• utilize the 71-day extension to file financial statements of the private operating company, which must be filed within four business days of the closing of the deSPAC transaction.

Public Company Readiness is Essential

The statements from the Staff of the Division of Corporation Finance and the Office of the Chief Accountant stress that, immediately upon closing of a deSPAC transaction, the newly public operating company will need to have in place the board and management expertise, books and records, internal controls and other governance structures required to comply with federal securities laws and applicable stock exchange listing standards. Transition period accommodations afforded to newly public companies that go public through an IPO (for example, related to internal control over financial reporting) generally do not apply to companies that go public through a deSPAC transaction.

Perhaps reacting to the speed with which some recent deSPAC transactions have been announced, both the Staff of the Division of Corporation Finance and the Office of the Chief Accountant highlight the need for significant advance planning and commitment of resources by a private operating company to be ready to fully satisfy the requirements of public company life upon completion of the deSPAC transaction. Key areas of focus include:

  • Corporate Governance: A private operating company that goes public via a deSPAC transaction must satisfy stock exchange corporate governance requirements upon closing of the deSPAC transaction. These include having a majority of independent directors, an independent audit committee consisting of directors with specialized experience, and independent director oversight of executive compensation and the director nomination process. Advance planning and sufficient time are necessary in order to identify, elect, and on-board a newly constituted independent board and board committees, and for the board and its committees to be prepared to adequately carry out their responsibilities under the federal securities laws and stock exchange listing standards. Failure to satisfy a listing standard, or receipt of notice of non-compliance from a national securities exchange on which the public company’s securities are listed, will require public disclosure and could eventually lead to delisting.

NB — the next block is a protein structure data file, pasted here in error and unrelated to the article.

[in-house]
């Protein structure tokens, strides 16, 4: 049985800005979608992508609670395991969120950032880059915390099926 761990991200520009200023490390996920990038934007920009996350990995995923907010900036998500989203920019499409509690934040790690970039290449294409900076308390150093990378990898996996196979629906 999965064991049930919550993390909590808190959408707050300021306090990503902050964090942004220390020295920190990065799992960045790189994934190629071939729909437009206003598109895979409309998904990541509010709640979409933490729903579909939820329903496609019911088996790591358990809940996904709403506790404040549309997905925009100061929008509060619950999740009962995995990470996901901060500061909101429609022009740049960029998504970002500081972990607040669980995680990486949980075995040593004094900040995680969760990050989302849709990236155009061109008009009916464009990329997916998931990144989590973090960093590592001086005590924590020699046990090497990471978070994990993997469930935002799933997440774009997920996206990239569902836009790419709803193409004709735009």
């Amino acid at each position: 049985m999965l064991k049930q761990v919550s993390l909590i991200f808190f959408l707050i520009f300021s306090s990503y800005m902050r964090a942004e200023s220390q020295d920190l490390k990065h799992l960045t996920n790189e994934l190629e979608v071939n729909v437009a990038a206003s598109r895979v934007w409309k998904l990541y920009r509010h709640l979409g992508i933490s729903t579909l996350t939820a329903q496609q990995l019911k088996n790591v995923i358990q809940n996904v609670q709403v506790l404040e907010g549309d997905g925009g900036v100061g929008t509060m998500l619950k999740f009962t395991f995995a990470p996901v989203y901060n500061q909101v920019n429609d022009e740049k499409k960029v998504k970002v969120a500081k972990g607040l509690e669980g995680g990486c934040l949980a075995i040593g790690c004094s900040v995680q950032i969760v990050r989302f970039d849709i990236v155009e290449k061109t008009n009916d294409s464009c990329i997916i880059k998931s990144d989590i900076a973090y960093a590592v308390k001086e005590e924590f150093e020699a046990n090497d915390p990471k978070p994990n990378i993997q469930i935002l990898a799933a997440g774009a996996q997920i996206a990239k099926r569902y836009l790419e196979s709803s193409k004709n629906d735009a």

• Financial Reporting, Internal Controls and Disclosure Controls: The public company resulting from a deSPAC transaction needs to have finance and accounting professionals with sufficient knowledge of relevant public company reporting requirements and complex accounting considerations (including accounting for and reporting the deSPAC transaction itself). The company also needs to have sufficient processes and staffing to meet deadlines for current and periodic reporting, including implementing (immediately upon closing of the deSPAC transaction) and maintaining effective internal control over financial reporting and disclosure controls and procedures.
  • Auditor Considerations: Auditors of private operating companies seeking to go public through a deSPAC transaction should assess independence, PCAOB registration and other audit-related requirements early in the deSPAC transaction process, particularly in light of the more condensed timeline than typically is the case with a traditional IPO.

If you have any questions concerning the material discussed in this client alert, please contact the following members of our Securities and Capital Markets practice and of our SPAC practice.